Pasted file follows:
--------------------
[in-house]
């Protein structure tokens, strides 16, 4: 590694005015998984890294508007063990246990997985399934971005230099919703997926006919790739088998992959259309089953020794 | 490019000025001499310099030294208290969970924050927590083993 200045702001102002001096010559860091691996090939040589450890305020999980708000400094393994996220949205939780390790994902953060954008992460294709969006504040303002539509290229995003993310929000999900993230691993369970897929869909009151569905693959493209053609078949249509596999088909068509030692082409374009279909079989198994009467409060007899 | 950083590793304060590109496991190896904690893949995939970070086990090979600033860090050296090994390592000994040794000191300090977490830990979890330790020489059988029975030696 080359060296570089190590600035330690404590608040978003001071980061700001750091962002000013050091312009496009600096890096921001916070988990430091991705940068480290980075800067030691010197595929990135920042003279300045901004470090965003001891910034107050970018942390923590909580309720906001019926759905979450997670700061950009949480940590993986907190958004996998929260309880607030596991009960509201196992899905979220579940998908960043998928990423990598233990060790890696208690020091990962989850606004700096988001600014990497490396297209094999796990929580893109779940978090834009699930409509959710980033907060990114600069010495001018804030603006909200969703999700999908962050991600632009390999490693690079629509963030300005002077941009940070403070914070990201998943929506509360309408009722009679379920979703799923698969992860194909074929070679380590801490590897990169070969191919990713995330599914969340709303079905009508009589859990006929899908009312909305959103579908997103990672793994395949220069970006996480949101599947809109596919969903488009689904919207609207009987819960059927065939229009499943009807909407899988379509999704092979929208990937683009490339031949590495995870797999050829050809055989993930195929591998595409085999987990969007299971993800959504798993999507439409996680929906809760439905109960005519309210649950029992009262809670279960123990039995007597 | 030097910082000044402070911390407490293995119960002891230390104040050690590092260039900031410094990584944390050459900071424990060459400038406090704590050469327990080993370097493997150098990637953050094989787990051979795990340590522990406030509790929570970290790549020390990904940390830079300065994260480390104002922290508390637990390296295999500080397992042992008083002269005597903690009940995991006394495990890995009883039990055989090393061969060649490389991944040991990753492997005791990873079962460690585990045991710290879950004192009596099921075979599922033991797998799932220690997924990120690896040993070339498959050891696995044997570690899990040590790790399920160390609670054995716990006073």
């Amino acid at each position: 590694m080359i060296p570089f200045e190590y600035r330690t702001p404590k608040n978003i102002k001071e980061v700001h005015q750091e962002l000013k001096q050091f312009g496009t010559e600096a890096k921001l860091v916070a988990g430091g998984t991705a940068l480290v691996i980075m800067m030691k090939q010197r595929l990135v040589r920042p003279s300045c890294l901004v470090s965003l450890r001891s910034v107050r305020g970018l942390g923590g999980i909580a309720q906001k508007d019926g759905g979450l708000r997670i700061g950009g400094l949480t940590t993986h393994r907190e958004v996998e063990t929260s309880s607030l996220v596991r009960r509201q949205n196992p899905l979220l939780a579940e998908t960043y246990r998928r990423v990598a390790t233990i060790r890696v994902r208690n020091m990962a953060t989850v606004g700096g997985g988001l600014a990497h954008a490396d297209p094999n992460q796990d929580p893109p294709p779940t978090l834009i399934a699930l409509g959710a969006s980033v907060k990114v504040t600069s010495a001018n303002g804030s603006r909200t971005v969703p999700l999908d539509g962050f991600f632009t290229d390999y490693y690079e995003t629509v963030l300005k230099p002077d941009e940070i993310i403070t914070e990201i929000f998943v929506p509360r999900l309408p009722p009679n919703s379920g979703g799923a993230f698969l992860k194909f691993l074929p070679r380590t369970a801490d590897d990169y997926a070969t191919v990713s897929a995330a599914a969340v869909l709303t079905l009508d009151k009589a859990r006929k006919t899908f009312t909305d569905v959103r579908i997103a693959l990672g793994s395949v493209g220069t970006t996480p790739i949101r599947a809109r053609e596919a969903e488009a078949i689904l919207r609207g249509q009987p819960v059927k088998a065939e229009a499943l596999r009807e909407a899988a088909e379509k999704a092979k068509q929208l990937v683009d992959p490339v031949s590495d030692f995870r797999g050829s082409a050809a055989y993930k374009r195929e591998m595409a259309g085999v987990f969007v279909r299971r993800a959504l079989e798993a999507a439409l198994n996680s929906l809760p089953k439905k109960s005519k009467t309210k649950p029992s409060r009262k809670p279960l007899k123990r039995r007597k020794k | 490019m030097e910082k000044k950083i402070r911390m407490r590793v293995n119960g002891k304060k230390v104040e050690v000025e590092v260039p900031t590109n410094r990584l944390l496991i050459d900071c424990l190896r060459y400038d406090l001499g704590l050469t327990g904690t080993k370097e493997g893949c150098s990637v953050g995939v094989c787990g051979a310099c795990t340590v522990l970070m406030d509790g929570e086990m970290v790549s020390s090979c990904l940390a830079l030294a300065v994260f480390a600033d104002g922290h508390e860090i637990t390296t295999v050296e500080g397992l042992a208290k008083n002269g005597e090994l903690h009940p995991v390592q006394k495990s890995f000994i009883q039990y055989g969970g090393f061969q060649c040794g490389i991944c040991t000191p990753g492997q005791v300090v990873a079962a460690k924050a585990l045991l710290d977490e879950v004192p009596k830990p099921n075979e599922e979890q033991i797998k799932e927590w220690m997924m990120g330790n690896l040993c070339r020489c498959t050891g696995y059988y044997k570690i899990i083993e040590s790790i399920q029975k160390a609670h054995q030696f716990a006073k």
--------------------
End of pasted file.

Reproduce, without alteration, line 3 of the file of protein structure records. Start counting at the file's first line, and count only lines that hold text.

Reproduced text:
């Amino acid at each position: 590694m080359i060296p570089f200045e190590y600035r330690t702001p404590k608040n978003i102002k001071e980061v700001h005015q750091e962002l000013k001096q050091f312009g496009t010559e600096a890096k921001l860091v916070a988990g430091g998984t991705a940068l480290v691996i980075m800067m030691k090939q010197r595929l990135v040589r920042p003279s300045c890294l901004v470090s965003l450890r001891s910034v107050r305020g970018l942390g923590g999980i909580a309720q906001k508007d019926g759905g979450l708000r997670i700061g950009g400094l949480t940590t993986h393994r907190e958004v996998e063990t929260s309880s607030l996220v596991r009960r509201q949205n196992p899905l979220l939780a579940e998908t960043y246990r998928r990423v990598a390790t233990i060790r890696v994902r208690n020091m990962a953060t989850v606004g700096g997985g988001l600014a990497h954008a490396d297209p094999n992460q796990d929580p893109p294709p779940t978090l834009i399934a699930l409509g959710a969006s980033v907060k990114v504040t600069s010495a001018n303002g804030s603006r909200t971005v969703p999700l999908d539509g962050f991600f632009t290229d390999y490693y690079e995003t629509v963030l300005k230099p002077d941009e940070i993310i403070t914070e990201i929000f998943v929506p509360r999900l309408p009722p009679n919703s379920g979703g799923a993230f698969l992860k194909f691993l074929p070679r380590t369970a801490d590897d990169y997926a070969t191919v990713s897929a995330a599914a969340v869909l709303t079905l009508d009151k009589a859990r006929k006919t899908f009312t909305d569905v959103r579908i997103a693959l990672g793994s395949v493209g220069t970006t996480p790739i949101r599947a809109r053609e596919a969903e488009a078949i689904l919207r609207g249509q009987p819960v059927k088998a065939e229009a499943l596999r009807e909407a899988a088909e379509k999704a092979k068509q929208l990937v683009d992959p490339v031949s590495d030692f995870r797999g050829s082409a050809a055989y993930k374009r195929e591998m595409a259309g085999v987990f969007v279909r299971r993800a959504l079989e798993a999507a439409l198994n996680s929906l809760p089953k439905k109960s005519k009467t309210k649950p029992s409060r009262k809670p279960l007899k123990r039995r007597k020794k | 490019m030097e910082k000044k950083i402070r911390m407490r590793v293995n119960g002891k304060k230390v104040e050690v000025e590092v260039p900031t590109n410094r990584l944390l496991i050459d900071c424990l190896r060459y400038d406090l001499g704590l050469t327990g904690t080993k370097e493997g893949c150098s990637v953050g995939v094989c787990g051979a310099c795990t340590v522990l970070m406030d509790g929570e086990m970290v790549s020390s090979c990904l940390a830079l030294a300065v994260f480390a600033d104002g922290h508390e860090i637990t390296t295999v050296e500080g397992l042992a208290k008083n002269g005597e090994l903690h009940p995991v390592q006394k495990s890995f000994i009883q039990y055989g969970g090393f061969q060649c040794g490389i991944c040991t000191p990753g492997q005791v300090v990873a079962a460690k924050a585990l045991l710290d977490e879950v004192p009596k830990p099921n075979e599922e979890q033991i797998k799932e927590w220690m997924m990120g330790n690896l040993c070339r020489c498959t050891g696995y059988y044997k570690i899990i083993e040590s790790i399920q029975k160390a609670h054995q030696f716990a006073k």